Not only can you conduct your own research (legally and ethically), and study other works of scientific literature, but you can be in the middle of it all like the professionals at the Marcus Autism Center do.

The center at Marcus is one of the most highly-regarded in the field of autism in the United States. They have a behavioral analysis research lab where clinician-researchers with expertise in applied behavior analysis. 

According to their site: 

“Although this work continues, the Behavior Analysis Research Lab recently expanded its research focus to include randomized clinical trials of behavioral interventions for core symptoms of autism, as well as co-occurring conditions or behaviors, such as elopement (e.g., wandering or running away) and encopresis (e.g., toileting concerns). Our goal is to disseminate the types of interventions and outcomes that can be achieved using ABA-based interventions to broader audiences by studying them in larger group designs.”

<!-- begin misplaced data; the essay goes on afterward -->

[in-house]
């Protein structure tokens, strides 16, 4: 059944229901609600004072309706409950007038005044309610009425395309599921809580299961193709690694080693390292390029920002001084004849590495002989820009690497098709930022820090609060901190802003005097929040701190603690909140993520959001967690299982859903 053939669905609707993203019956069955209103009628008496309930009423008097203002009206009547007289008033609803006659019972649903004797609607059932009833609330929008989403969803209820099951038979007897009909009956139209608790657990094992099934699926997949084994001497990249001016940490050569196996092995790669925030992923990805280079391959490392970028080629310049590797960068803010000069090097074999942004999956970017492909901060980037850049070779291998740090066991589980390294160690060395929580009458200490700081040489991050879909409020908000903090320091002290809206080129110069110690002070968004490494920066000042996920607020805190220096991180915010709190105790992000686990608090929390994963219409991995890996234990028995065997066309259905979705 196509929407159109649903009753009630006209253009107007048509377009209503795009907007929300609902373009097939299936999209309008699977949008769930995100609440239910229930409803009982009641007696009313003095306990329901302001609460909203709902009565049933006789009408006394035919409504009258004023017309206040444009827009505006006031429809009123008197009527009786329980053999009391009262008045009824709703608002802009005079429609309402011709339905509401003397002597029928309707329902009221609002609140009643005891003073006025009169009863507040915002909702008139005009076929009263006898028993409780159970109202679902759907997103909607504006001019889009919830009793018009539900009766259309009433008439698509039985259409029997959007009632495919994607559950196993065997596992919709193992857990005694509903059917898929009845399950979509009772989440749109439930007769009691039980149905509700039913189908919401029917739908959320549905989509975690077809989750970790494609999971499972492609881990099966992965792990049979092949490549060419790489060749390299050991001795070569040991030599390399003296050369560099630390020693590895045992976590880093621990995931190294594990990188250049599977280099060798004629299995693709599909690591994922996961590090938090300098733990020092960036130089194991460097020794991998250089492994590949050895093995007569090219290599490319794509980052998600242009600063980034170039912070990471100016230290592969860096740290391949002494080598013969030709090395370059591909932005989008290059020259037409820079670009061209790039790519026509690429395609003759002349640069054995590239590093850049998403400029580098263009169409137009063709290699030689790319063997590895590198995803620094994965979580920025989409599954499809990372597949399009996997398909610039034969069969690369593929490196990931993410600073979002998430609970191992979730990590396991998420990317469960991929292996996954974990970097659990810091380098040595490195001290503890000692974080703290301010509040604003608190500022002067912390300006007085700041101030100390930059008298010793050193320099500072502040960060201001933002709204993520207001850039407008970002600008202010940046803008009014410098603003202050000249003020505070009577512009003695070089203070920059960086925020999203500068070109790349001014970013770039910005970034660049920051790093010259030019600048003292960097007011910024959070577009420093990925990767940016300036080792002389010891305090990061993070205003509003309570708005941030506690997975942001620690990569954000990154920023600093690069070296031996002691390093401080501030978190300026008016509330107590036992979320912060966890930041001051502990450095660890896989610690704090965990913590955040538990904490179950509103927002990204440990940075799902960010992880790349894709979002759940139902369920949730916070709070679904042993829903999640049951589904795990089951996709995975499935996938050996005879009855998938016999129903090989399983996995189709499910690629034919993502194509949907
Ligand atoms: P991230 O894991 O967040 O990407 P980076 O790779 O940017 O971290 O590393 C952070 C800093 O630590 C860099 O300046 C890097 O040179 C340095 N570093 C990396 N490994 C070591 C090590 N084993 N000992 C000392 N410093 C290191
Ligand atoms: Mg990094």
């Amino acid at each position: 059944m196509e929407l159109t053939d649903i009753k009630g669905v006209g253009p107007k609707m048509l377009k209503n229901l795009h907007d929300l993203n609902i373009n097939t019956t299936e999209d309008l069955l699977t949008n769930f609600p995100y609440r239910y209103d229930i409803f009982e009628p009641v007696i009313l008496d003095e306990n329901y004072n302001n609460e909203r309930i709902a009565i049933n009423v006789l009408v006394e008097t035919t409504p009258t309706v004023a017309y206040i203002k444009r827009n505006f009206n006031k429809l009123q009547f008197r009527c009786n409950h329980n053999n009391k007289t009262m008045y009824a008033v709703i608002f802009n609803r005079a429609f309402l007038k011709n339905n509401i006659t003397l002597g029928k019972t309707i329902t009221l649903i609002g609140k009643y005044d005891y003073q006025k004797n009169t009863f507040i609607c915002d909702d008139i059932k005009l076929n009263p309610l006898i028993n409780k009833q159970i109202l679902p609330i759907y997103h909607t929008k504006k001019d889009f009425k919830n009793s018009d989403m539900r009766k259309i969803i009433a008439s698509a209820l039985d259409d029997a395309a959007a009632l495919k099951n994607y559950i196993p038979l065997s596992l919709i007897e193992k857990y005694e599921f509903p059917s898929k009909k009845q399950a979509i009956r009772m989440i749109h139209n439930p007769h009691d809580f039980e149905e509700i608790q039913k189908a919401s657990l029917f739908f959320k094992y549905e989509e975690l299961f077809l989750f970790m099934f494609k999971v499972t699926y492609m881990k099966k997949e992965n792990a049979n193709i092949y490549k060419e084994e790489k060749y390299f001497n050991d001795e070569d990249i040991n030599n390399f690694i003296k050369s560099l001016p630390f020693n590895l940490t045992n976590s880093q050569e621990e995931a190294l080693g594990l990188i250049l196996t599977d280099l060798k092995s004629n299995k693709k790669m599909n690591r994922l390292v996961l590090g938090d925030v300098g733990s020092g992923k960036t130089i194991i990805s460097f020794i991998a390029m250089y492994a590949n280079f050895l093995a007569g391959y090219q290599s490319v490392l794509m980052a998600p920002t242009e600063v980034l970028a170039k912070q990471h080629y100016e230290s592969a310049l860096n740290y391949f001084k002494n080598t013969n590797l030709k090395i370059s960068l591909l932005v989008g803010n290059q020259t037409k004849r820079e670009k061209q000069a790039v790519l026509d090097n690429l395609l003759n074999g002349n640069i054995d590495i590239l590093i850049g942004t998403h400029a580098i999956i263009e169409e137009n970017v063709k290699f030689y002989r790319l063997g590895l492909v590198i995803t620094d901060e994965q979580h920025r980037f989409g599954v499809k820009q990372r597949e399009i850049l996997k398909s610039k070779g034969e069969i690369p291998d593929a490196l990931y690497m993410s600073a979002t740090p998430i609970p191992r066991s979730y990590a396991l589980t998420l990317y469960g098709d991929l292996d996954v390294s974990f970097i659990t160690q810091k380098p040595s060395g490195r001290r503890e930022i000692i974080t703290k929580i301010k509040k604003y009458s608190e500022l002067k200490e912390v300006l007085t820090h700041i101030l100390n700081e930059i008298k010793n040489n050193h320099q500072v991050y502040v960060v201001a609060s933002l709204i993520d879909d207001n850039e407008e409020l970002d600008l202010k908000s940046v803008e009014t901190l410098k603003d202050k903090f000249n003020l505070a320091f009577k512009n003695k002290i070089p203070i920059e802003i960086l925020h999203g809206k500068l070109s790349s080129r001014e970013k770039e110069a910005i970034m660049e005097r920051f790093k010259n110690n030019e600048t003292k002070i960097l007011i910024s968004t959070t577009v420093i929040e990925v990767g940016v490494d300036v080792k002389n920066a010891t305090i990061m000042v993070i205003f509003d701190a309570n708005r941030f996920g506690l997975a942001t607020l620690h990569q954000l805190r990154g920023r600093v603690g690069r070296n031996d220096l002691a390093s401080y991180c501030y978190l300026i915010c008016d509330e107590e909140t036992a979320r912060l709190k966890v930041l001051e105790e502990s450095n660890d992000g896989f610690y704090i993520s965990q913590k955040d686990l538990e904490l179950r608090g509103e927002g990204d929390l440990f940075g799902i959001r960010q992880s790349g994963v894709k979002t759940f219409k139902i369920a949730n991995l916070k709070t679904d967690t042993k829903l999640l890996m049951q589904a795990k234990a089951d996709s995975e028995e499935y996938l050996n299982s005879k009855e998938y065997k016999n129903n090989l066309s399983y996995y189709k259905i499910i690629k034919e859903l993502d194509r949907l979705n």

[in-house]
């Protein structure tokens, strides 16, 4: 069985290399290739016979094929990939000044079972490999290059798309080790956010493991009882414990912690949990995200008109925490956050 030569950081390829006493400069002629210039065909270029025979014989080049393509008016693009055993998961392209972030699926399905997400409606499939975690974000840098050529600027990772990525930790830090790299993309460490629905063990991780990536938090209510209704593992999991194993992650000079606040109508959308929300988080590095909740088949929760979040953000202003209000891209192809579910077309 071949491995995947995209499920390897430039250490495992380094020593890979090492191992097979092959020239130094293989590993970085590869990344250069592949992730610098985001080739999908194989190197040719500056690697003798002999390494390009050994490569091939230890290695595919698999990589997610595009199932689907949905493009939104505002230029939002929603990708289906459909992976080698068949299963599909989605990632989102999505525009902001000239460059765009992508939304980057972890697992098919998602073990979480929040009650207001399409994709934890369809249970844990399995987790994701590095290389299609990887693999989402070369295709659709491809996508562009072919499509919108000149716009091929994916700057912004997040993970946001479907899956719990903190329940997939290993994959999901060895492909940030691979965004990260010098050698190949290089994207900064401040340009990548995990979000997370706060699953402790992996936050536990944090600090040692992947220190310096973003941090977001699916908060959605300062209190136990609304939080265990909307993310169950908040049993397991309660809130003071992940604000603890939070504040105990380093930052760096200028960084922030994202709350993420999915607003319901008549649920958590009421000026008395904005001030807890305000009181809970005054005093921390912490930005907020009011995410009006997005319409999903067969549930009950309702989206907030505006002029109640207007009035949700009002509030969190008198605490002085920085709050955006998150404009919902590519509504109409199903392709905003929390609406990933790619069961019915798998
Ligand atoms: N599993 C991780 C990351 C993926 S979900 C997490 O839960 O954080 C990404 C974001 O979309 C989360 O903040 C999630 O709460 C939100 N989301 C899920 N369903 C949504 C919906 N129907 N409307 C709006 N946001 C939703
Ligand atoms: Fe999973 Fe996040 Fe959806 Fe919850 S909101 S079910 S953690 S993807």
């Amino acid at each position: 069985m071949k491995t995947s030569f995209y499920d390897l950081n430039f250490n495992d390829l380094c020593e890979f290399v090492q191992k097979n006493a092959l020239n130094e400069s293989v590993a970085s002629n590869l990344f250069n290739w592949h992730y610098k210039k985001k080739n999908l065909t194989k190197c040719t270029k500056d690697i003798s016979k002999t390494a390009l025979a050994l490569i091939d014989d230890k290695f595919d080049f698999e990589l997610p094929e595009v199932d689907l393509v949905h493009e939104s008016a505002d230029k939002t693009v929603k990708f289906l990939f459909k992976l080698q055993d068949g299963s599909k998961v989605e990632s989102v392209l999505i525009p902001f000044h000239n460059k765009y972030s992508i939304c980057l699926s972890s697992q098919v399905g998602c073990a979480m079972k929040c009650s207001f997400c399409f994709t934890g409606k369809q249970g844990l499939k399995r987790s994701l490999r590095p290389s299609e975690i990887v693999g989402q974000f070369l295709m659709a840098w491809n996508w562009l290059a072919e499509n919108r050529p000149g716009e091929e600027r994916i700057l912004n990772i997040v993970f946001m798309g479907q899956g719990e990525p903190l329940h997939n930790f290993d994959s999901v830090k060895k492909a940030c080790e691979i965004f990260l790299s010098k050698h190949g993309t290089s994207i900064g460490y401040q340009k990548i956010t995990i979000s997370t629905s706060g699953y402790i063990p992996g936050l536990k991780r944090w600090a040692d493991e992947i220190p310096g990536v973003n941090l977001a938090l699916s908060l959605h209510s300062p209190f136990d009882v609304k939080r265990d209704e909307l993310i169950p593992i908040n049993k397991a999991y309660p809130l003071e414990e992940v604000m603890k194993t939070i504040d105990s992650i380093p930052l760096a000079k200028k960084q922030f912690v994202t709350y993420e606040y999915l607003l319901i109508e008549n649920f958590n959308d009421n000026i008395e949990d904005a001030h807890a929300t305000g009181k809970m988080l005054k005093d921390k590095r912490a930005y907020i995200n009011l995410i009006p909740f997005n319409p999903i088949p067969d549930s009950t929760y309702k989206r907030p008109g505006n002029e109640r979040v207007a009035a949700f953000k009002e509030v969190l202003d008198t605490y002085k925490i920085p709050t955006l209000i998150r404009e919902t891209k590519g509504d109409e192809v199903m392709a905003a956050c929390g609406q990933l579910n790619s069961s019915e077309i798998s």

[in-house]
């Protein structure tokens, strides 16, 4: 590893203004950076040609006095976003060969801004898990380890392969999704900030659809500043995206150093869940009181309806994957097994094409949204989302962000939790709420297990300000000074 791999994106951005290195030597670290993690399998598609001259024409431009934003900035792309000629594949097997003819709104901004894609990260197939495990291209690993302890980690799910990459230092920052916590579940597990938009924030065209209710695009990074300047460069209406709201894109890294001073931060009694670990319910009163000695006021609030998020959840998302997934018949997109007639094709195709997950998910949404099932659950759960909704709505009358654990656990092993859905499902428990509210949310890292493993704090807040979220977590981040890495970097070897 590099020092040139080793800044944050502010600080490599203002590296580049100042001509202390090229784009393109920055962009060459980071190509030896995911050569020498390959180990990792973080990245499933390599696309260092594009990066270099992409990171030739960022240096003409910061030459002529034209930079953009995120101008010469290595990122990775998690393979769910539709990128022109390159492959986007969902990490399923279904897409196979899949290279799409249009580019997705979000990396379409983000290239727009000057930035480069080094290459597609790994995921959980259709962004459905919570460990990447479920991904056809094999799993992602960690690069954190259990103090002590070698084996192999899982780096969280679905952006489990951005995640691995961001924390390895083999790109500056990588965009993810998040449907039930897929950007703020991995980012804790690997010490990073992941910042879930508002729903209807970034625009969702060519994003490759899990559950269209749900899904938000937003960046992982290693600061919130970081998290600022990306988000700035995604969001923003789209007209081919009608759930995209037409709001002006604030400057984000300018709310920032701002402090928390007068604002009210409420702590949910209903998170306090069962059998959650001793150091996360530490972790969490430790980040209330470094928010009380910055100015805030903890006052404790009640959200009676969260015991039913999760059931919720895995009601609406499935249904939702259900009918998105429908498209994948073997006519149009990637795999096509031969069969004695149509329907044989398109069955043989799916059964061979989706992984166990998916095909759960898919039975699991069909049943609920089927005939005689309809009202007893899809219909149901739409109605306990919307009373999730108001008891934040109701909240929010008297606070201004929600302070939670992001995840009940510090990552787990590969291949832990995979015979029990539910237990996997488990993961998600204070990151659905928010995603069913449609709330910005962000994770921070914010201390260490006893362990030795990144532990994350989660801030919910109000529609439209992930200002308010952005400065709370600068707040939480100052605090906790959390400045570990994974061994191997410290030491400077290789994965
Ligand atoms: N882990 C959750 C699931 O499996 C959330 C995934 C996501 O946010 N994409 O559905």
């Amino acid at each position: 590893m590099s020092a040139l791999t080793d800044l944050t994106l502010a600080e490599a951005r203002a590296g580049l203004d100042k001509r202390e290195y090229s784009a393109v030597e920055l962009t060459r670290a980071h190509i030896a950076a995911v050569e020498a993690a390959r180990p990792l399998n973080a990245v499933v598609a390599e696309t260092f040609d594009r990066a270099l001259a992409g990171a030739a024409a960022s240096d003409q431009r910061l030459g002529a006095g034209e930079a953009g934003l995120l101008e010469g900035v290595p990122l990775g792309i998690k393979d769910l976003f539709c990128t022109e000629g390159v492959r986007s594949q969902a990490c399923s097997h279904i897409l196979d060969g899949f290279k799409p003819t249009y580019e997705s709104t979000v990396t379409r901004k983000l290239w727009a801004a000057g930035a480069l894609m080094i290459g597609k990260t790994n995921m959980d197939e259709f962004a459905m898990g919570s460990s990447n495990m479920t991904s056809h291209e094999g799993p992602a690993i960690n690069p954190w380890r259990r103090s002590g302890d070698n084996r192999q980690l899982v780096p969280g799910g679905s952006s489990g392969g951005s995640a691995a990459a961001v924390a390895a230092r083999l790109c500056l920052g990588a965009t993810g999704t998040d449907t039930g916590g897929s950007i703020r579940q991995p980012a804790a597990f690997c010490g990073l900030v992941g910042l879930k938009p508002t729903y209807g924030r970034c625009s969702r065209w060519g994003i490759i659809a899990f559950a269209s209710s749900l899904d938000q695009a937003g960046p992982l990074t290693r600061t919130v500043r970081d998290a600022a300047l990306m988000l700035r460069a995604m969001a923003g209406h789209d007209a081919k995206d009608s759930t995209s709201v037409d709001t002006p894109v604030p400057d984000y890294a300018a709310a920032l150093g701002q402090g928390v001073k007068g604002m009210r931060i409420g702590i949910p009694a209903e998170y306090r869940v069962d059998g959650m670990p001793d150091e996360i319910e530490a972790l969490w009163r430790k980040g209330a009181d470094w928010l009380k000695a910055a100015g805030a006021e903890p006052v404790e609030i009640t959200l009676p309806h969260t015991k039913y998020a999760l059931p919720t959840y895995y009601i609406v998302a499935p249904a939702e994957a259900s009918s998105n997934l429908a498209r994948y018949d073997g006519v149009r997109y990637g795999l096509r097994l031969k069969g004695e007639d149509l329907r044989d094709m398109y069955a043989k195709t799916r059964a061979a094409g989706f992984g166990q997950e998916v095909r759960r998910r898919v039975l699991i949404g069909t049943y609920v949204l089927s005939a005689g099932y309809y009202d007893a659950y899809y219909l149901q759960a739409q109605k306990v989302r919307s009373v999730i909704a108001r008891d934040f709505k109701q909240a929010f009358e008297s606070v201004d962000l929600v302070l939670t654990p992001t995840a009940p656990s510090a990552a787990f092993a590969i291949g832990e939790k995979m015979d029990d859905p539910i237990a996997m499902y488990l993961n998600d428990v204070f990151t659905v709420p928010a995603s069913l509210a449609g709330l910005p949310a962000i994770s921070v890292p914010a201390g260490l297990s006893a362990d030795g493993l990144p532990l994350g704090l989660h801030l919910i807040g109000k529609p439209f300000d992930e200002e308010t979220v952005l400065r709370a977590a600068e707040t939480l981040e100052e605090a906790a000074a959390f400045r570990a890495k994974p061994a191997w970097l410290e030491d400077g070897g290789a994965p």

Depending on where you live, there may be experiential research opportunities for you as a student to dive into, such as the positions they have open at Marcus. 

3. Animal and Human Intelligence

Animal and Human IntelligenceBehavior-analytic research has employed animals like rats and pigeons for many decades. Although many of the earliest techniques and applications of such research were later decried as inhumane, modern applied behavior analysis techniques can be used to foster healthy relationships between humans and other species.

For example, researchers note that in 2010, dogs bit 4.5 million Americans annually, with 20 percent of bites needing medical intervention. They further suggest that ABA can provide a valid framework for understanding why such bites occur and preventing them. Similarly, studies that examine why rats may be able to detect tuberculosis or how service dogs help people involve learning about these creatures’ behaviors. 

AAB, or Applied Animal Behavior, is an example of an organization that conducts research, supports animal behaviorists, and promotes the well-being of all animals that work in an applied setting.